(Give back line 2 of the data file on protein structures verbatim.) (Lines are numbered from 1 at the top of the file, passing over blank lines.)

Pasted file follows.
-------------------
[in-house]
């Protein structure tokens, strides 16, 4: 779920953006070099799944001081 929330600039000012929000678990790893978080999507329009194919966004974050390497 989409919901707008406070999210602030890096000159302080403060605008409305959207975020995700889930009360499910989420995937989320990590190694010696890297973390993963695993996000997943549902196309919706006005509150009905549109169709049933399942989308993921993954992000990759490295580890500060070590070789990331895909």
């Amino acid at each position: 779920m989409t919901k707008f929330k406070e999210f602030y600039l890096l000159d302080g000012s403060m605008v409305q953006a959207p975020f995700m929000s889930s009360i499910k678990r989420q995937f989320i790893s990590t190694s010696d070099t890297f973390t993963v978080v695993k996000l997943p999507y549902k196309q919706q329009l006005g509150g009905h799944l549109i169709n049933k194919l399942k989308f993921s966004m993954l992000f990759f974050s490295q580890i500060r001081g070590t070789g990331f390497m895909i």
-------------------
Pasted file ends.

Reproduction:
């Protein structure tokens, strides 16, 4: 779920953006070099799944001081 929330600039000012929000678990790893978080999507329009194919966004974050390497 989409919901707008406070999210602030890096000159302080403060605008409305959207975020995700889930009360499910989420995937989320990590190694010696890297973390993963695993996000997943549902196309919706006005509150009905549109169709049933399942989308993921993954992000990759490295580890500060070590070789990331895909």